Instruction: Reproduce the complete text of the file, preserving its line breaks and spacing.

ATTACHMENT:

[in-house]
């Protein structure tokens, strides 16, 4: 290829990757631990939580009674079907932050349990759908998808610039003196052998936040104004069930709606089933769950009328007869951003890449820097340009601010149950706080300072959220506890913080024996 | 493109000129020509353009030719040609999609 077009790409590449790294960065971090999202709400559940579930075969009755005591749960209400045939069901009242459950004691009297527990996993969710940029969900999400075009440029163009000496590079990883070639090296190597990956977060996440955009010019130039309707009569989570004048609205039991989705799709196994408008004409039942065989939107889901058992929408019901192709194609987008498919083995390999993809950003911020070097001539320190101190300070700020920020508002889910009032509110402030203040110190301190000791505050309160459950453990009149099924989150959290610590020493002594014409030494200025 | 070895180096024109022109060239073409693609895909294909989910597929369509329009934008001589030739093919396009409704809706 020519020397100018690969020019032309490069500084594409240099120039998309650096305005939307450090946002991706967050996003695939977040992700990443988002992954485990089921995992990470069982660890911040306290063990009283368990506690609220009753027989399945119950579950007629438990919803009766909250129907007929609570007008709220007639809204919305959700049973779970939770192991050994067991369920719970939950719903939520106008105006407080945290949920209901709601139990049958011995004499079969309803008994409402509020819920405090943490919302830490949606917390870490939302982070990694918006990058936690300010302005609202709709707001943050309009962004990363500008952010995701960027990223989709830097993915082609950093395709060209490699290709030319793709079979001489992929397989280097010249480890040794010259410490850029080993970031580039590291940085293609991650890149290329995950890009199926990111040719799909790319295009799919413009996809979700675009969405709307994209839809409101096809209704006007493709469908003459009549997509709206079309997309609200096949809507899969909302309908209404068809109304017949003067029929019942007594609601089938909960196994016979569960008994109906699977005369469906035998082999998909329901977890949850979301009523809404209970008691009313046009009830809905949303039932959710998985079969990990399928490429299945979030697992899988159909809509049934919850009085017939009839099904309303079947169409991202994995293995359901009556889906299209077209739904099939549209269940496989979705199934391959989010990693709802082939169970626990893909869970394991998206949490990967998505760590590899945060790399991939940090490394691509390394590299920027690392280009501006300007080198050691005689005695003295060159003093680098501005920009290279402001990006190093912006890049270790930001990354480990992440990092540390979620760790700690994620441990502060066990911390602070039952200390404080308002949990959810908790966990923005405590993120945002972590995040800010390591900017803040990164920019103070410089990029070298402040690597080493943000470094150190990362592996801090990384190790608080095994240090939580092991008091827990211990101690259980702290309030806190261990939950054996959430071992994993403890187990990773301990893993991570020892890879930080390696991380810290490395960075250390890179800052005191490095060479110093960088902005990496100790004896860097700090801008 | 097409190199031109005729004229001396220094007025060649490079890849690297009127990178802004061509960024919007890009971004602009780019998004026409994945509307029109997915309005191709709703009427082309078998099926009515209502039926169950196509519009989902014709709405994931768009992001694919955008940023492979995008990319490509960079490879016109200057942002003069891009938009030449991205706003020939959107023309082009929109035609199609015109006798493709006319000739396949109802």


[in-house]
């Protein structure tokens, strides 16, 4: 290829990757631990939580009674079907932050349990759908998808610039003196052998936040104004069930709606089933769950009328007869951003890449820097340009601010149950706080300072959220506890913080024996 | 493109000129020509353009030719040609999609 077009790409590449790294960065971090999202709400559940579930075969009755005591749960209400045939069901009242459950004691009297527990996993969710940029969900999400075009440029163009000496590079990883070639090296190597990956977060996440955009010019130039309707009569989570004048609205039991989705799709196994408008004409039942065989939107889901058992929408019901192709194609987008498919083995390999993809950003911020070097001539320190101190300070700020920020508002889910009032509110402030203040110190301190000791505050309160459950453990009149099924989150959290610590020493002594014409030494200025 | 070895180096024109022109060239073409693609895909294909989910597929369509329009934008001589030739093919396009409704809706 020519020397100018690969020019032309490069500084594409240099120039998309650096305005939307450090946002991706967050996003695939977040992700990443988002992954485990089921995992990470069982660890911040306290063990009283368990506690609220009753027989399945119950579950007629438990919803009766909250129907007929609570007008709220007639809204919305959700049973779970939770192991050994067991369920719970939950719903939520106008105006407080945290949920209901709601139990049958011995004499079969309803008994409402509020819920405090943490919302830490949606917390870490939302982070990694918006990058936690300010302005609202709709707001943050309009962004990363500008952010995701960027990223989709830097993915082609950093395709060209490699290709030319793709079979001489992929397989280097010249480890040794010259410490850029080993970031580039590291940085293609991650890149290329995950890009199926990111040719799909790319295009799919413009996809979700675009969405709307994209839809409101096809209704006007493709469908003459009549997509709206079309997309609200096949809507899969909302309908209404068809109304017949003067029929019942007594609601089938909960196994016979569960008994109906699977005369469906035998082999998909329901977890949850979301009523809404209970008691009313046009009830809905949303039932959710998985079969990990399928490429299945979030697992899988159909809509049934919850009085017939009839099904309303079947169409991202994995293995359901009556889906299209077209739904099939549209269940496989979705199934391959989010990693709802082939169970626990893909869970394991998206949490990967998505760590590899945060790399991939940090490394691509390394590299920027690392280009501006300007080198050691005689005695003295060159003093680098501005920009290279402001990006190093912006890049270790930001990354480990992440990092540390979620760790700690994620441990502060066990911390602070039952200390404080308002949990959810908790966990923005405590993120945002972590995040800010390591900017803040990164920019103070410089990029070298402040690597080493943000470094150190990362592996801090990384190790608080095994240090939580092991008091827990211990101690259980702290309030806190261990939950054996959430071992994993403890187990990773301990893993991570020892890879930080390696991380810290490395960075250390890179800052005191490095060479110093960088902005990496100790004896860097700090801008 | 097409190199031109005729004229001396220094007025060649490079890849690297009127990178802004061509960024919007890009971004602009780019998004026409994945509307029109997915309005191709709703009427082309078998099926009515209502039926169950196509519009989902014709709405994931768009992001694919955008940023492979995008990319490509960079490879016109200057942002003069891009938009030449991205706003020939959107023309082009929109035609199609015109006798493709006319000739396949109802």